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Сообщение Lin » 13 окт 2011, 13:10

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Genre: Survival horror, Action Adventure
Developer: WARP
Publisher: Sega
Data: December 23, 1999
CD: 5 (99 min Req)
Format: .nrg
Selfboot: Yes

Kenji Endo the creator of D for the 3DO, Saturn and PlayStation brings us D2 which was originally a M2 (3DO 2) game until the hardware was scrapped by Matsushita (Panasonic). Unlike the first D saga this game is in full real time and even though this was one of the first Dreamcast games to ever start being produced back in early 1998 or maybe even as far back as 1997, it still looks great now in 2004.

D2 takes place in the snowy mountains of Canada after the plain that our hereon, Lara was on crashed. Not all is as it would expect to be though. The plain was brought down by some mysterious powers that have changed the inhabitance of the snowy mountains in to mutant human/creatures. Lara must find out what is happening and the reason of why she is there (She's suffering from amnesia, you see).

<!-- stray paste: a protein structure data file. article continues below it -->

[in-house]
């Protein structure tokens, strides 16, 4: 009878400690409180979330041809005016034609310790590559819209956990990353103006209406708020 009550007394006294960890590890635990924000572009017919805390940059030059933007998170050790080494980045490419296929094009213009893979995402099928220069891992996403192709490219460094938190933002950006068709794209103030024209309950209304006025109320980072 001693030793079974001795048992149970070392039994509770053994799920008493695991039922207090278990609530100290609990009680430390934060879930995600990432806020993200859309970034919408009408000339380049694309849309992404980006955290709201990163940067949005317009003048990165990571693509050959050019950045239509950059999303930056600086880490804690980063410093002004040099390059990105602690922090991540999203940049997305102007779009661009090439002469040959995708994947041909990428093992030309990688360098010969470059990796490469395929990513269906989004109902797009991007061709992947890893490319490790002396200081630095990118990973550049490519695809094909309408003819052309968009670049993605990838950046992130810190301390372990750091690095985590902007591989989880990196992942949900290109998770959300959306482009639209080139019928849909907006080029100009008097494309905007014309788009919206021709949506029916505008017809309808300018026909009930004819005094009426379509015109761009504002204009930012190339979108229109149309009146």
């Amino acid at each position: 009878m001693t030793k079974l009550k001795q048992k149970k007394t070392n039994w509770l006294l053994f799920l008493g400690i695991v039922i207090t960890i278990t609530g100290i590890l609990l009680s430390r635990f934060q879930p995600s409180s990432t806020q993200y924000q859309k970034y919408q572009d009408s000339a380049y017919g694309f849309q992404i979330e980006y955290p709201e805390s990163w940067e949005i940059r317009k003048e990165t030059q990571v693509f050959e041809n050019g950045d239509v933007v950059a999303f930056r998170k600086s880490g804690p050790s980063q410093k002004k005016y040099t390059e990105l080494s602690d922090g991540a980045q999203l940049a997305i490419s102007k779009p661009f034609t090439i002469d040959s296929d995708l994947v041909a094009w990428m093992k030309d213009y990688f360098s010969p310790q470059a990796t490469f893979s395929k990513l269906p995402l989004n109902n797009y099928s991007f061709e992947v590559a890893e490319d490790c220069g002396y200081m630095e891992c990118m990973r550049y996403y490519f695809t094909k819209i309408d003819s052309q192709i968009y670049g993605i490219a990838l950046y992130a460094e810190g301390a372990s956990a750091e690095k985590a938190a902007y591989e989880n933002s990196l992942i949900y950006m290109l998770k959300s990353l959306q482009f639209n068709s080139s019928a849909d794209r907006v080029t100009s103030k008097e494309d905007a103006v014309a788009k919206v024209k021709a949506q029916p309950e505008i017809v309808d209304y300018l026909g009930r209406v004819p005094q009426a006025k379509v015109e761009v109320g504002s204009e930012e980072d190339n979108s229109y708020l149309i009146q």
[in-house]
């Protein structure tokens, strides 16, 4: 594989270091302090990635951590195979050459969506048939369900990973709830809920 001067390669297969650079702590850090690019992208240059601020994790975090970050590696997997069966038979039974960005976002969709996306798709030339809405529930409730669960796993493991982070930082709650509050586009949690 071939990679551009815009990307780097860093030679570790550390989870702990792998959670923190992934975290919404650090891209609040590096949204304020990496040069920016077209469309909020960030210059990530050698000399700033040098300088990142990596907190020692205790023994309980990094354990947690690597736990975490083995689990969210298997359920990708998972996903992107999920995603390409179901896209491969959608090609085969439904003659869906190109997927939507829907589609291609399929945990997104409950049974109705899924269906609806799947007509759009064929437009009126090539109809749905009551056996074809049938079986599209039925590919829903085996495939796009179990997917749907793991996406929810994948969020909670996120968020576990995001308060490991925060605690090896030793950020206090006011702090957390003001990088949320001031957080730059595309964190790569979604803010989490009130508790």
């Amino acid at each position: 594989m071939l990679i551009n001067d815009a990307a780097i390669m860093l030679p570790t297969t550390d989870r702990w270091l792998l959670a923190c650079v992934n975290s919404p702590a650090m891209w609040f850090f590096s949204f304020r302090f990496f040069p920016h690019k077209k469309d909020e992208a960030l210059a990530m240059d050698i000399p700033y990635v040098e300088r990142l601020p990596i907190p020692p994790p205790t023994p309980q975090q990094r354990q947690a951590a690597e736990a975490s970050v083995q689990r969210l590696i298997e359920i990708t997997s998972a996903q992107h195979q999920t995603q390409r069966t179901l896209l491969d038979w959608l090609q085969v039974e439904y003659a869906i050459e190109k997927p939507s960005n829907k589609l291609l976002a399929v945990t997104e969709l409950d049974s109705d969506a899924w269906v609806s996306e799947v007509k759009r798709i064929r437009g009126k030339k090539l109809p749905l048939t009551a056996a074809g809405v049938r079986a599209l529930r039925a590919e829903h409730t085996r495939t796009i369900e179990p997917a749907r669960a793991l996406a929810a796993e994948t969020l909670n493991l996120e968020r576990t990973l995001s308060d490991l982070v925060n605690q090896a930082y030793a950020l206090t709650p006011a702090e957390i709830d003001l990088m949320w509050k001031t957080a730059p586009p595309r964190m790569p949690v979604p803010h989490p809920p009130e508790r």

You will not be disappointed with this game in any department. The voice acting is great (NOT IN THE US VERSION), the background music which was composed by Kenji Endo is fit for a feature film. Camera work is amazing putting Shenmue to shame at times. Finally, the story is so intriguing that you'll find yourself lost with in it.

The games of Warp's Kenji Eno are not to everybody's taste. The creator of titles such as 'D' and 'Enemy Zero' likes to focus on the Survival Horror genre from the standpoint that a good, scary tale needs time to develop - that plot contrivances can only be avoided through good storytelling and characters you actually care about.

From the point of view of the end-user, some feel that this approach alienates the gamer - that not enough input is required from the player, leaving them disassociated from the action and with nothing to do but watch, not participate. With knowledge of these criticisms in place, Eno set out to develop a game that would retain all the aspects he loved: intelligent plotting, exciting narrative, an atmosphere of menace but with greater interactivity. With these aspects in mind, Warp developed D2.

The front-end of D2 is very sparse: the logo set against a minimalist snowy backdrop, choral singing in the background. It is all deliberately very low-key, which seems to be Eno's design schematic. Not only are the settings very forbidding and intense (more on these later), but the game has a rare subtlety that is very refreshing, using only occasional bursts of a spooky refrain and the deep, chilling voice of the wind dogging your every movement as ciphers.